“It is not a viable situation, all will depend on how things will develop later – now we have areas where chaos is reigning, in others the opposition controls the ground but cannot always protect itself from air raids and scud missiles. So the situation is still unclear now, time will determine to which direction we will be heading. But I think the regime has a Plan B that is to try to defend Homs and the coast, if Damascus is to fall in the hands of the opposition, but we are not yet there.”Ziad Majed, American University of Paris

Maher Almounnes + Amal Hanano: Hallucinations of War

Amal Hanano (@amalhanano)  –  April 13, 2013
This post, called “Hallucinations of War,” was originally published in Arabic on the blog “Overdose”, which is written from Damascus by journalist Maher Almounnes. It is translated here by Syria Deeply associate culture editor Amal Hanano.Before this war, I used to be described as the smiling optimist. Maybe it was a blessing to be known to my friends as a good listener, because I would simplify situations and solve problems and so forth. However, I still, despite all the pain, continue to smile. And I still, despite all the weariness, find meaning within every tragedy.My first sorrows were losing loved ones, one after the other, as they left the country. But I would console myself with the belief that we would meet again and that our reunion will be sweeter after our separation.

Then we started losing loved ones who would never return. Their martyrdom was both a source of mourning and solace, as “the afterlife is better and everlasting.”

And when we left our home, I told myself that we were leaving one home for another, while there were thousands who had left their homes to live without shelter.

Then my father lost his job. I soothed my mother and told her there were others who had lost their eye or their leg or maybe even their life; thank God my father had not been harmed.

Then one of my best friends was abducted. The silver lining was that he returned with his head still attached to his body and that all that they had given him were a few bruises and slightly swollen soles.

Between these events are countless details, from having to postpone my sister’s wedding dozens of times to losing so many friends because of politics.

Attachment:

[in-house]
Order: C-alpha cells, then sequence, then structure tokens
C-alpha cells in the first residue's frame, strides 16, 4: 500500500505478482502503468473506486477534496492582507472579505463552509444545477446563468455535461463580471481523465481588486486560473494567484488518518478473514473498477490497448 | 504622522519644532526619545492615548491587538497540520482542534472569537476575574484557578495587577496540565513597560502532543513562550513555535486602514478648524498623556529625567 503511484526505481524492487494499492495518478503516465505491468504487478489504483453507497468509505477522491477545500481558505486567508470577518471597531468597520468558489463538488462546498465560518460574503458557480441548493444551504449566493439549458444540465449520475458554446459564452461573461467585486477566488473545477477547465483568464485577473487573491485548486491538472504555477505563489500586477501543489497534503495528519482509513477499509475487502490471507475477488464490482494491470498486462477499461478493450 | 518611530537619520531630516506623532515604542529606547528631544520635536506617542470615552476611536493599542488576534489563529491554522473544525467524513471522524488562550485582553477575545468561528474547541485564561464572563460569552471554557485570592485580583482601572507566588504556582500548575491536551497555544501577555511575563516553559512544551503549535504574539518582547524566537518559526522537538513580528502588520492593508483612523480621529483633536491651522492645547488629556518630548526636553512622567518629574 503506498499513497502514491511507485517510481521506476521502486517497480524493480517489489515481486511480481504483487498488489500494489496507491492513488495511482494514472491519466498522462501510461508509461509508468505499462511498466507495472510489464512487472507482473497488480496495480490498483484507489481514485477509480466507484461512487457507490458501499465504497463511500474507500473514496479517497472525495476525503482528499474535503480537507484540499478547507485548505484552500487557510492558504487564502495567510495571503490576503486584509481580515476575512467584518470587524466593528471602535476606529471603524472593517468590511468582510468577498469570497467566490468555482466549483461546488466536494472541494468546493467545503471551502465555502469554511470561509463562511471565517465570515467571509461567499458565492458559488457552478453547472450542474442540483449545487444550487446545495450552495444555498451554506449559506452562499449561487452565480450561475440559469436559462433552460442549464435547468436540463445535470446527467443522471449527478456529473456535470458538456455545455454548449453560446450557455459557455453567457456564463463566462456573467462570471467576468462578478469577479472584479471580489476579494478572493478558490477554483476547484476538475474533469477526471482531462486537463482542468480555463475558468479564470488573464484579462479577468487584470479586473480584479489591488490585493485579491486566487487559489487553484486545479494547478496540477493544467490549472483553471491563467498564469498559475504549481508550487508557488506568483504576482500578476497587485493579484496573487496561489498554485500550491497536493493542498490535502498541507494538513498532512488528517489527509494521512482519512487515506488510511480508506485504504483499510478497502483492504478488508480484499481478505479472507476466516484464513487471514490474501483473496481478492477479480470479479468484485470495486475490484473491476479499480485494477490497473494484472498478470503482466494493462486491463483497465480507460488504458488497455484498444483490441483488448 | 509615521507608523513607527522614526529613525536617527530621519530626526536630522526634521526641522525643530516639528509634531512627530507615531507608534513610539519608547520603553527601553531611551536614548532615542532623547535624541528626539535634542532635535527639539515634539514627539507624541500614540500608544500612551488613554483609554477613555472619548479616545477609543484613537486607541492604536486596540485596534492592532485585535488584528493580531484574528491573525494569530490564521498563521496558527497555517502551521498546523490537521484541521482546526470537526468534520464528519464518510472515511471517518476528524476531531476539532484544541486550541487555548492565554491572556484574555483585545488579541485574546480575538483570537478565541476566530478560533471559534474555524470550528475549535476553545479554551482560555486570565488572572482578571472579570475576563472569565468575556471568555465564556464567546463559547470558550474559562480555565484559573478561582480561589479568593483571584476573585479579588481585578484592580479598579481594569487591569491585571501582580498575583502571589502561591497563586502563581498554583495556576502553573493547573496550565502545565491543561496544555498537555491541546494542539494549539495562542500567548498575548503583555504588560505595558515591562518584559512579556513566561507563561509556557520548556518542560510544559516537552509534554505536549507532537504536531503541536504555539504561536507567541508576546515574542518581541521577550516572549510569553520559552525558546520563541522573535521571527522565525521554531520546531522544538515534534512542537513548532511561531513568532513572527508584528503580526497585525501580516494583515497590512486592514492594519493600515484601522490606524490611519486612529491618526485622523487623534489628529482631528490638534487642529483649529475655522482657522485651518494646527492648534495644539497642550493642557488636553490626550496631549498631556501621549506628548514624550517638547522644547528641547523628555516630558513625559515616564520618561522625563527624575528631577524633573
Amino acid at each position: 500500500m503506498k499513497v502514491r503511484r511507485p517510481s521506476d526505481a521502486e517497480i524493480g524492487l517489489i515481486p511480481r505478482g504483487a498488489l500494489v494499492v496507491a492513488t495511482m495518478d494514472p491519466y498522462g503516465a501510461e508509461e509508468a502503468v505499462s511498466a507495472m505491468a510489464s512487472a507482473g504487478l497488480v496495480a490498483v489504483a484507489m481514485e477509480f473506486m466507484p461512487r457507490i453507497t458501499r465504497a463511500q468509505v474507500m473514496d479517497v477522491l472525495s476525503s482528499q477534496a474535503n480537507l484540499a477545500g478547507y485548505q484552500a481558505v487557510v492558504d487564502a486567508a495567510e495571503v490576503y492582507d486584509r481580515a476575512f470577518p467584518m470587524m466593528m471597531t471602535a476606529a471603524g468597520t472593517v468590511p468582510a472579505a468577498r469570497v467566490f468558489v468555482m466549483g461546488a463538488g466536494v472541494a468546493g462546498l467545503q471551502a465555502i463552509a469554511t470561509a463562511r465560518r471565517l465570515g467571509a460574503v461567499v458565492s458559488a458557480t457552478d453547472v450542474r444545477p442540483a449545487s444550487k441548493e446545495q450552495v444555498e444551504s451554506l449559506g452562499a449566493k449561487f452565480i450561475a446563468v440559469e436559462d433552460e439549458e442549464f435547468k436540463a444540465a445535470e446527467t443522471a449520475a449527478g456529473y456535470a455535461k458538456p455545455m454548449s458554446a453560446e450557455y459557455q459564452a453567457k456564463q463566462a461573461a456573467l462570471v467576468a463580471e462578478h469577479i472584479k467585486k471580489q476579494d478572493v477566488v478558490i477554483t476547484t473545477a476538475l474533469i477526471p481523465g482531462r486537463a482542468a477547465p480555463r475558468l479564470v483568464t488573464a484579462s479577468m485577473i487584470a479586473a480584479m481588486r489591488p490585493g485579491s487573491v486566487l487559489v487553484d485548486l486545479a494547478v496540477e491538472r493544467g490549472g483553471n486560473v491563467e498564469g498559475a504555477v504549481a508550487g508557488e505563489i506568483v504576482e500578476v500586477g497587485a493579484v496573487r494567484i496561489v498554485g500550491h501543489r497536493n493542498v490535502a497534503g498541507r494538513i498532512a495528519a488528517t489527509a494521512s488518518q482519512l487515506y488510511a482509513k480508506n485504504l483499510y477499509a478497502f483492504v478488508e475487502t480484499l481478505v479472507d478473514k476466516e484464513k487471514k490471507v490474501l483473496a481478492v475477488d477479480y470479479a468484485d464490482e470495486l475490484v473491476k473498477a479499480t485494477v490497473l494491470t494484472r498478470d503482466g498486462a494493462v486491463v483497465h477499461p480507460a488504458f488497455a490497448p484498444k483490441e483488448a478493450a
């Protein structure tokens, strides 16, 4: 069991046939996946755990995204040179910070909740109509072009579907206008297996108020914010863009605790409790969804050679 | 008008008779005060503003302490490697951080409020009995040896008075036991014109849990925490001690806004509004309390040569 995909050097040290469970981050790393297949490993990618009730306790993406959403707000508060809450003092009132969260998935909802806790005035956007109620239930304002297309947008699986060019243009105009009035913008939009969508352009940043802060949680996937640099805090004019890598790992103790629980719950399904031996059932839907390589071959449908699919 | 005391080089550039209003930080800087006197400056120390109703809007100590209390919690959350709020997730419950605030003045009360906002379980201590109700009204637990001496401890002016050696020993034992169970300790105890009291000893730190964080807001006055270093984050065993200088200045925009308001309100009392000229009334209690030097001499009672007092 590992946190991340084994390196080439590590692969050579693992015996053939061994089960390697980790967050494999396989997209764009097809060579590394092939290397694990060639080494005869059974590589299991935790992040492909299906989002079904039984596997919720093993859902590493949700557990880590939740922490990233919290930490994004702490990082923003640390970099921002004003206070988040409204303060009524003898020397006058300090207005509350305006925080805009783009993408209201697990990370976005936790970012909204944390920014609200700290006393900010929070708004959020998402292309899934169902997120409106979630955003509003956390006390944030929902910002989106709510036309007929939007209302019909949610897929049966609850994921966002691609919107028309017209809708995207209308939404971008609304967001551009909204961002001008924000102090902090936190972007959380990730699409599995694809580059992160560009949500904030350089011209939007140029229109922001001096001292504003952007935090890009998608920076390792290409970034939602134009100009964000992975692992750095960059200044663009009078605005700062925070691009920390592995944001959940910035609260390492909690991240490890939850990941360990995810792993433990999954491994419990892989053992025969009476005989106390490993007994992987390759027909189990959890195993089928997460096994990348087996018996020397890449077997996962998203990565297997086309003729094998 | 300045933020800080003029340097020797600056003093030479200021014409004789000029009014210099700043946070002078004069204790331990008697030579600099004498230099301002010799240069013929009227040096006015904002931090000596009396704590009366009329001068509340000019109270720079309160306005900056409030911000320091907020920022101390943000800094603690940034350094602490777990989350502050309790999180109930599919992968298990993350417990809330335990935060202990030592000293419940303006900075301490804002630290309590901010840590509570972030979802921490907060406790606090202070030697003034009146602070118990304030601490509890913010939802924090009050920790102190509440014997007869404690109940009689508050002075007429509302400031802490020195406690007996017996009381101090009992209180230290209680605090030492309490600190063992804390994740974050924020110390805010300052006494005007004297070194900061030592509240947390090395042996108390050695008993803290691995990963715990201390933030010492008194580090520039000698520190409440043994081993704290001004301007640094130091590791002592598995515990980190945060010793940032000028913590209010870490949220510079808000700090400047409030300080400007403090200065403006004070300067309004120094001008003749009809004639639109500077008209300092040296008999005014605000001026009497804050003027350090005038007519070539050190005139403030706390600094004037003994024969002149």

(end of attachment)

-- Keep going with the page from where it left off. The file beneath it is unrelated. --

However, these details and others, like watching scenes of death in repetition, are details that every Syrian knows well. Death has come so close to each one of us that we no longer even see it.

All we see now is that we are political commodities or material for the media, or at best we are a number that scrolls on the red ticker on a television screen proceeded by the word: Breaking!

*

Two years. They seem like 20 years of wisdom and 50 years of sorrow. They made me change how I think about a lot of things. (By the way, I write now because I feel like it, not for any other reason.) But they did not stop me from taking advantage of this miserable reality and conspire with the girl I love.

The irony is, I forced this war to bend to my demands and serve my personal interests.

I claim to be the greatest lover in the dirtiest war. I claim to love her as much as the sorrow in Damascus, the number of the bullets in Aleppo, the destruction of the neighborhoods in the old city of Homs.

Every explosion is another reason to listen to her voice with the excuse to make sure she is alright. Would you believe that I now love the sound of explosions? Just so I can rush to call my love even though I know with certainty that she is safe at home.

Our new home that we fled to is located on the outskirts of Damascus, in a conflict zone. It’s wonderful for your home to be in a “hot” zone, because you have a daily appointment with death. And that’s another opportunity for her to worry about me and to call me every morning to make sure I woke up in my bed, still alive.

I work in a neighborhood where people are often detained. Amazing! A little bit of fear in exchange for more chances to be indulged and receive a few sweet words from here or a warm message from there.

And so what else is there in this war? Snipers? Suicide bombers? Mortars?

How beautiful they all are.

Because of them, I made a pact to never upset her no matter the reason. Because my fear is that death will come quickly, leaving a melancholy gaze between our eyes forever.

I owe our neighborhood sniper a rose. Because of him, I call my love every day, a few meters from my home, and each time it feels like our final phone call. I don’t know how I invent the words of endearment. I’m surprised by the beautiful words flowing out of my mouth that melt her and in turn melt me. Until I arrive safely to my doorstep.

I owe this war: 2,000 text messages; tens of handwritten letters; more than 4,000 “I love yous”; hundreds of kisses, embraces and tears of joy when we meet; and hours of pining and waiting.

Who said this war is all bad? I made the most beautiful love story out of this war.

Forgive me darling, our love story is written in steel and fire.

I swear by the blood of martyrs that spilled over my land that I love you until the last bullet, the last bomb and the last drop of martyr’s blood.

Not only because you are my angel, but because I believe: love is mightier than war.

You are mightier than war.